“Something there is that does not love a wall…” — Robert Frost, “Mending Wall”
Margaret Dorsey is an anthropologist, but rather than studying remote tribes in exotic places, she is studying a cultural phenomenon taking place here in the United States: the creation of the Border Wall (officially known as the Mexico-United States Barrier) in Texas.
She and her partner, Miguel Diaz-Barriga, both professors of Anthropology at the University of Texas-Pan American, have been focusing their attention on the Border Wall and its impact on local culture, landscape, and environment, and have been documenting it through photography, research, and interviews with community members and local politicians.
They’ve actually become experts on border barriers generally. Many of us remember quite well the fall of the Berlin Wall in 1989 and the optimism, hope, and celebration associated with the event. In the intervening years, however, 33 new such walls have been constructed, all over the world: separating Spain from Morocco, Botswana from Mozambique, and India from Bangladesh, to name a few.
Barrier walls aren’t new, of course: the Great Wall of China is perhaps the most famous one in history. The ancient Romans had a god who protected boundary markers (Terminus), who was honored annually with rituals and sacrifices. But as Robert Frost famously wrote in “Mending Wall”:
“Before I built a wall I’d ask to know
What I was walling in or walling out…”
These new walls share goals of walling out: asylum seekers, undocumented migrants, terrorists, and smugglers. The United States views the Border Wall as an important element of the War on Terror.
Border walls are also big business; there’s a border wall industry and intense competition for government contracts.
Critics argue that physical barriers such as walls cannot hold back ideology or terror tactics, that they’re ineffective and expensive deterrents, that they jeopardize the health and safety of those seeking illegal entry, and that they have detrimental effects on the natural environment.
Margaret (and Miguel) would like to bring their work to a larger audience than their fellow academics and the students they teach; they are working on a book about their study of the Border Wall, which they are striving to make broadly accessible to a general readership.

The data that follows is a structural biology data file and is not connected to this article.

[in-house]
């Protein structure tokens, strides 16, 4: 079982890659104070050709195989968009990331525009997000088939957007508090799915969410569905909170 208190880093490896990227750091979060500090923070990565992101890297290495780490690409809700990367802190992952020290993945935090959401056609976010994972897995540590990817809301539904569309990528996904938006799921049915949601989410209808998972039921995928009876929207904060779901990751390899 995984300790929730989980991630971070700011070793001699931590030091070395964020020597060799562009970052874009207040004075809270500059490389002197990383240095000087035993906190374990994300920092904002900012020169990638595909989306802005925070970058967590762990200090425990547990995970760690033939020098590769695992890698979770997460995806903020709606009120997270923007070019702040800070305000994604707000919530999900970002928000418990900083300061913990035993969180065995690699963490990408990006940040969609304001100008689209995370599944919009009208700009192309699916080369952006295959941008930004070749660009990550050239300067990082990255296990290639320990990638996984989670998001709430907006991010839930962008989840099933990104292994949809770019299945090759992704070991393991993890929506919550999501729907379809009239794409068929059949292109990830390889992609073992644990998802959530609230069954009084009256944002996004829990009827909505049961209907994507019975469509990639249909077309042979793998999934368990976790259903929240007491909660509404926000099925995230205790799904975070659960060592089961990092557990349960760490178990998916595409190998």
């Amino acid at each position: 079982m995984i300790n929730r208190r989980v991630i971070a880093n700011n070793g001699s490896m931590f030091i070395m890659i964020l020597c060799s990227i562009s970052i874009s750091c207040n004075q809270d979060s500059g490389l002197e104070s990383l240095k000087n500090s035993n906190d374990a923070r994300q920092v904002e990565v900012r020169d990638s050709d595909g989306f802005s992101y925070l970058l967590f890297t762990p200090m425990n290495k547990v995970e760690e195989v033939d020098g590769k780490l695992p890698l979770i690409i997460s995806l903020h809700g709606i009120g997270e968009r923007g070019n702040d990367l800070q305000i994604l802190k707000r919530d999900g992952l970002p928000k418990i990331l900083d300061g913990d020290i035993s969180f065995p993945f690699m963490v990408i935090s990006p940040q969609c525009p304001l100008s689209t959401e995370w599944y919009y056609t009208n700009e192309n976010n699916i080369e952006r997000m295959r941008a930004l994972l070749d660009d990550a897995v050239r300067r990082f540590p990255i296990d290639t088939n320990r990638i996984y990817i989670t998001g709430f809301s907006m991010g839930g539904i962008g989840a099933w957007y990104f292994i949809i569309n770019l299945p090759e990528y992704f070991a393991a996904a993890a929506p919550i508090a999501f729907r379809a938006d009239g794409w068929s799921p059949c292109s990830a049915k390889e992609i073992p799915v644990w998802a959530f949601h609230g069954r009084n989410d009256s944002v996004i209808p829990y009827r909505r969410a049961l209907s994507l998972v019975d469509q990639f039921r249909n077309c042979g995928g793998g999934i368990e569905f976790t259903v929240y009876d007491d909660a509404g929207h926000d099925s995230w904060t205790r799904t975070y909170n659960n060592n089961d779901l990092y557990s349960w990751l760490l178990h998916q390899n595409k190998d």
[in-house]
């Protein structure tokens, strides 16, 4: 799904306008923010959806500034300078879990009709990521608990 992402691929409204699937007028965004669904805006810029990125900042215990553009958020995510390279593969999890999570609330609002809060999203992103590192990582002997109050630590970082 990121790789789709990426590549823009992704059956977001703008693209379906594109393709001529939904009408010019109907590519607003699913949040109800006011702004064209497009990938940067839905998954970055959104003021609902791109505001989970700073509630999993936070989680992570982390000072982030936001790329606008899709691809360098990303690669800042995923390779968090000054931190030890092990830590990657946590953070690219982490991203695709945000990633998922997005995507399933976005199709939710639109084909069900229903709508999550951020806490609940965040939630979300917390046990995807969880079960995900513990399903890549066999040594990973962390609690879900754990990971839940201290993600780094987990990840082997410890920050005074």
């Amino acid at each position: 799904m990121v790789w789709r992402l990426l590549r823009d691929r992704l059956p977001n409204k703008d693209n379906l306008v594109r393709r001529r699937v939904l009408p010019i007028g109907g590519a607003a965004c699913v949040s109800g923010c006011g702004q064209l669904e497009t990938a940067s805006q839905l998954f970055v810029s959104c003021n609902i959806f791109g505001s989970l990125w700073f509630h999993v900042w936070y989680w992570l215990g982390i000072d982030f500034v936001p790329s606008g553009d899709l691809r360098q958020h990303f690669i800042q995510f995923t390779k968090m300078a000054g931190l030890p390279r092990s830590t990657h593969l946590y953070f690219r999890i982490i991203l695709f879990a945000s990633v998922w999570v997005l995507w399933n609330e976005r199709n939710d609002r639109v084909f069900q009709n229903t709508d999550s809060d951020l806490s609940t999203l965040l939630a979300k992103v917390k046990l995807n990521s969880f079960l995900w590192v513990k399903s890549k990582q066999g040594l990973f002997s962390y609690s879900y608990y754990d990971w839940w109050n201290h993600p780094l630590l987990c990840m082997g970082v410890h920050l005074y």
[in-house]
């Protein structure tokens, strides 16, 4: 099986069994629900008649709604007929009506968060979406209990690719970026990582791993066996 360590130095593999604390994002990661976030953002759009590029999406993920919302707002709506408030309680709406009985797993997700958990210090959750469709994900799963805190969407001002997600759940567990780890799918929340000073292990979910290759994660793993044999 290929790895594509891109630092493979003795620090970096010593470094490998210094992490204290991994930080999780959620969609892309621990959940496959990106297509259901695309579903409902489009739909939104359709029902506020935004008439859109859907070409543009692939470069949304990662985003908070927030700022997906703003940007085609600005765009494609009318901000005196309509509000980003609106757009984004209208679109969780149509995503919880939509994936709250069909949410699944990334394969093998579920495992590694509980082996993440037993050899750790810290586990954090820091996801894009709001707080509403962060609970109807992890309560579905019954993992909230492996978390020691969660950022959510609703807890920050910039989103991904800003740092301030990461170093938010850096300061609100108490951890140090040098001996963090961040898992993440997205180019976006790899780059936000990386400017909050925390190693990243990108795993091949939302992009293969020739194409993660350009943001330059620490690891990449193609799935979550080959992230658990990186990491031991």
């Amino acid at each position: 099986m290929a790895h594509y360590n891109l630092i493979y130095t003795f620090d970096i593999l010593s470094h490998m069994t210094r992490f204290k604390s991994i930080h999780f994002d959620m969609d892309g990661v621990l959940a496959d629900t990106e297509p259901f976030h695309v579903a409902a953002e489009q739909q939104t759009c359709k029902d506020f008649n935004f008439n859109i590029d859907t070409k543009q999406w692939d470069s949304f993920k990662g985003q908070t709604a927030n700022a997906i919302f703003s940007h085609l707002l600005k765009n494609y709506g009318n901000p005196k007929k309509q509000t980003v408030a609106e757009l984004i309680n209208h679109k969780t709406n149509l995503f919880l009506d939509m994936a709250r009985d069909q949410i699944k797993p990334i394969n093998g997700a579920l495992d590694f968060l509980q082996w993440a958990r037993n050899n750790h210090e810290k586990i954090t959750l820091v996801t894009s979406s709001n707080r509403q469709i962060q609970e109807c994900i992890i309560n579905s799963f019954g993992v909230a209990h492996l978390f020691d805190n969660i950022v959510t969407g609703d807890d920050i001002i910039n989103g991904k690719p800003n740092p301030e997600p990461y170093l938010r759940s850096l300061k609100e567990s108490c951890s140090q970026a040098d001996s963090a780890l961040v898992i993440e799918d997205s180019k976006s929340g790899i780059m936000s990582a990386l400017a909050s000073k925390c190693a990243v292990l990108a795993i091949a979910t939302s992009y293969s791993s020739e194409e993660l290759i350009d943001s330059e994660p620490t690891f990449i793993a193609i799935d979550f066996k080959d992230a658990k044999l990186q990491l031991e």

Now they are trying to reach yet another audience, this time through a planned exhibition they are curating at an art gallery in Manhattan. Through apexart’s Unsolicited Proposal Program, they recently entered a competition and theirs was among three proposals selected: http://apexart.org/up2015/results.php
The art they will be exhibiting is going to explore how the U.S. might reassert a more populist notion of sovereignty by reimagining borders and border walls, and what alternative plans for border walls might look like. They plan to include photography, architectural designs, and some public lectures, as well as the work of artists who have featured their work on the Mexican side of the Border Wall itself. It promises to be a fascinating and thought-provoking exhibit, and one I am looking forward to seeing next year.
I caught up with Margaret on a beautiful, clear, and unseasonably warm January afternoon, over a delicious lunch at French Louie, in Brooklyn. After a leisurely meal with some French wine and Belgian style ale, we stopped in at Stinky BKLYN to pick up some chocolate, and then went out for cocktails at Clover Club, where we met an affable bartender with impressive hair, ate crisps (what the English and, apparently, the Brooklynites, call potato chips) fried in duck fat with truffle crème fraiche, and sampled a Champagne-based drink poetically called “Meet Me in Montauk.” Here’s some of what we talked about, edited and condensed for clarity:
The NewsWhistle Q&A with Anthropologist Margaret Dorsey
Date of interview: January 23, 2015
Hometown: Corpus Christi, TX
Current town: Brooklyn, NY
Occupation: anthropologist / college professor [Margaret and Miguel are Visiting Scholars at Brooklyn College: He is the Zicklin Chair and she is a Visiting Associate Professor of Anthropology]
Why did you decide to start studying walls?
My partner and I were conducting research on immigration in the U.S./Mexico borderlands. When we learned that the Border Wall was both projected to be built, and that it actually seemed that it was going to happen, we decided to shift our focus. Immigration and border security do have a shared and complex history on the policy level.
What are your personal views on border walls?
I find them fascinating from an architectural standpoint. On a human and humanitarian level, I do not see how they are making life better for residents of the borderlands. I do see, however, how capitalists benefit from their construction and maintenance. It’s a booming business globally–especially if you include the constantly widening human and electronic security net that seems to have a symbiotic relationship with 21st century border wall construction.